The Mineral Dust Cycle in EMAC 2.40: sensitivity to the spectral resolution and the dust emission scheme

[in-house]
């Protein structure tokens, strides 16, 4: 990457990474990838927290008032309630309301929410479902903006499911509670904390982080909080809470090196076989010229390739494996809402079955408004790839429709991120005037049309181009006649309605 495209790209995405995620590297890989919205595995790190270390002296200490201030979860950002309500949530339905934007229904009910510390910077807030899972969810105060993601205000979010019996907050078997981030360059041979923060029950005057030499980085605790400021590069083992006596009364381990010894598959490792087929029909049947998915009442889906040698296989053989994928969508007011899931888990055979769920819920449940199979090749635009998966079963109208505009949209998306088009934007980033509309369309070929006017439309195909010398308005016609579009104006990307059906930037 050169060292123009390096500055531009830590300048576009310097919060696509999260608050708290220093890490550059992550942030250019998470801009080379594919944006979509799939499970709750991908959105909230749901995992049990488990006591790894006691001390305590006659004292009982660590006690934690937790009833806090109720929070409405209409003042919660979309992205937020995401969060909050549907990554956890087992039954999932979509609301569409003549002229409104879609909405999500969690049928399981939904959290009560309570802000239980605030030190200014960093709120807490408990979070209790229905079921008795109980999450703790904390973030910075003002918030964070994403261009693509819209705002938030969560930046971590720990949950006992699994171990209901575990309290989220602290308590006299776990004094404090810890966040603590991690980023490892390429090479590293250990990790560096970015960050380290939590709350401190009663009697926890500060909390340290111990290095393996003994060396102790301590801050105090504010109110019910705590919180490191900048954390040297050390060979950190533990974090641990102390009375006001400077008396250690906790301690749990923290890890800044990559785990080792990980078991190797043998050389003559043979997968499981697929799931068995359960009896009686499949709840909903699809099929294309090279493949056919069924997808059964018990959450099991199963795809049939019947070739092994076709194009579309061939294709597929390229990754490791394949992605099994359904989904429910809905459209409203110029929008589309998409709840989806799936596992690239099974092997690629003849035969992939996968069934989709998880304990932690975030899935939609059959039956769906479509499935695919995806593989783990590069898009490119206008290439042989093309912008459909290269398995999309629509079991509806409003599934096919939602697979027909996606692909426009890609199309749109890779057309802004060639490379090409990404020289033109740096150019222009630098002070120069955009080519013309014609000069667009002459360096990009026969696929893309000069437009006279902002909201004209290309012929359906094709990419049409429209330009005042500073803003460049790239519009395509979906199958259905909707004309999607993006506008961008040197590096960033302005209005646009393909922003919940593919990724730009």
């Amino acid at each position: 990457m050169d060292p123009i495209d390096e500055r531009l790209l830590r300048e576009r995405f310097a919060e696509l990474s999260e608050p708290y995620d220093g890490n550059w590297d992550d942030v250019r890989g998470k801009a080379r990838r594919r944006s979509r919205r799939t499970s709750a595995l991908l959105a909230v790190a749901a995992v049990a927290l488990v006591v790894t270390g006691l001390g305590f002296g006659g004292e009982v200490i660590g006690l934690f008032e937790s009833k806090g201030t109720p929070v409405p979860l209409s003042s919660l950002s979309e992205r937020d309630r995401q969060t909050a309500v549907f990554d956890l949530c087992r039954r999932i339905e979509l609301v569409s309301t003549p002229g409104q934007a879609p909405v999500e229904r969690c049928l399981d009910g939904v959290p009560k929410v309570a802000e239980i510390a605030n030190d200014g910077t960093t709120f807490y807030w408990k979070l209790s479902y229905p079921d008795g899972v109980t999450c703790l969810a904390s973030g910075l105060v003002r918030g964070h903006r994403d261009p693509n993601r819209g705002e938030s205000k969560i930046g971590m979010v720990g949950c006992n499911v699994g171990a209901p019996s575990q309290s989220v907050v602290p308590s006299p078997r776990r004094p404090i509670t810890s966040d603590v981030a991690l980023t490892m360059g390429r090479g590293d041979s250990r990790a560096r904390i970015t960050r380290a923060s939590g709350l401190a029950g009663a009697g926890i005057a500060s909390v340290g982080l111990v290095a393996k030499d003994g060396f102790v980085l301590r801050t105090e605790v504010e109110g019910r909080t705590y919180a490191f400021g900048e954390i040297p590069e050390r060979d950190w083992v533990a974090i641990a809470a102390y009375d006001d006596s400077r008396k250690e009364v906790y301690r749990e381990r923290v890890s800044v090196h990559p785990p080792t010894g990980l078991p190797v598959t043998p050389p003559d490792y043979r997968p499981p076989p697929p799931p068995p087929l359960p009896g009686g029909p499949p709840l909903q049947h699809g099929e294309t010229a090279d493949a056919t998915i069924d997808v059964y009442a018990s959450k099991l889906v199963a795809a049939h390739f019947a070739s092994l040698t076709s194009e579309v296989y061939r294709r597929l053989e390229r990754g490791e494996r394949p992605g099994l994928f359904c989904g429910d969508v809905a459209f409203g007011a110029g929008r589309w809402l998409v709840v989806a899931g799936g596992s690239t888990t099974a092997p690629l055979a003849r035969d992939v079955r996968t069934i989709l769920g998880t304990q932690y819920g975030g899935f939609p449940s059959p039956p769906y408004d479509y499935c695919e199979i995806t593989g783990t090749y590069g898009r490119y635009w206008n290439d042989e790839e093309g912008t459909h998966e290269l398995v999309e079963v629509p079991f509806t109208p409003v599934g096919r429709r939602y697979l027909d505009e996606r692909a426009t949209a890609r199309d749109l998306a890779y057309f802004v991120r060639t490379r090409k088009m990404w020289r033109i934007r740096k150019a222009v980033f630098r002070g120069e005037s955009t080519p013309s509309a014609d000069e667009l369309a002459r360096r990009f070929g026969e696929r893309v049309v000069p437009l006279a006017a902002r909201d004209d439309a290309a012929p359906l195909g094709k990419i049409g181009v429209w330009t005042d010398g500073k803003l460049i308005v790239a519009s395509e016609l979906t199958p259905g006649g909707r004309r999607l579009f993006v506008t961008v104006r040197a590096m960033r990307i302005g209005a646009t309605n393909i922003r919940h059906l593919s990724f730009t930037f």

Abstract. This first detailed analysis of the mineral dust cycle in the ECHAM5/MESSy Atmospheric Chemistry (EMAC) model system investigates the performance of two dust emission schemes, following the approach of Balkanski et al. (2004) and Tegen et al. (2002), respectively, and the influence of the horizontal model resolution. Here the spectral resolutions T42, T63, T85, and T106 are investigated. A basic sulphur chemistry, enabling the coating of insoluble dust particles to make them soluble, is employed in order to realistically describe the ageing and wet deposition of mineral dust. Independent of the dust emission scheme the five-year simulations with the horizontal resolutions T42 and T63 produce unrealistically high emissions at some grid points in the Tarim Basin in Central Asia, leading to very high dust loads in polar regions. With these coarse resolutions, dust source grid points in the basin and elevated grid points of the Himalayas with high wind speeds cannot be distinguished, causing this overestimation. In T85 and T106 these regions are well separated and considerably less dust is emitted there. With the chosen model setup, the dust emission scheme by Balkanski et al. (2004) places the global maximum of emissions in the Thar Desert in India. This is unrealistic as the Sahara Desert is known to be the largest dust source in the world. This is the main deficiency of this scheme compared to the one by Tegen et al. (2002), which, based on a qualitative comparison to AEROCOM data, produces a very reasonable distribution of emissions and dust loads in simulations with resolutions T85 and T106. For future climate simulations with EMAC focusing on mineral dust, we recommend to use the dust emission scheme by Tegen et al. (2002) and a model resolution of at least T85. Simulations of two selected episodes and comparison to observational data sets show that in this model configuration EMAC is able to realistically simulate also intense, episodic events of dust emission and long-range transport.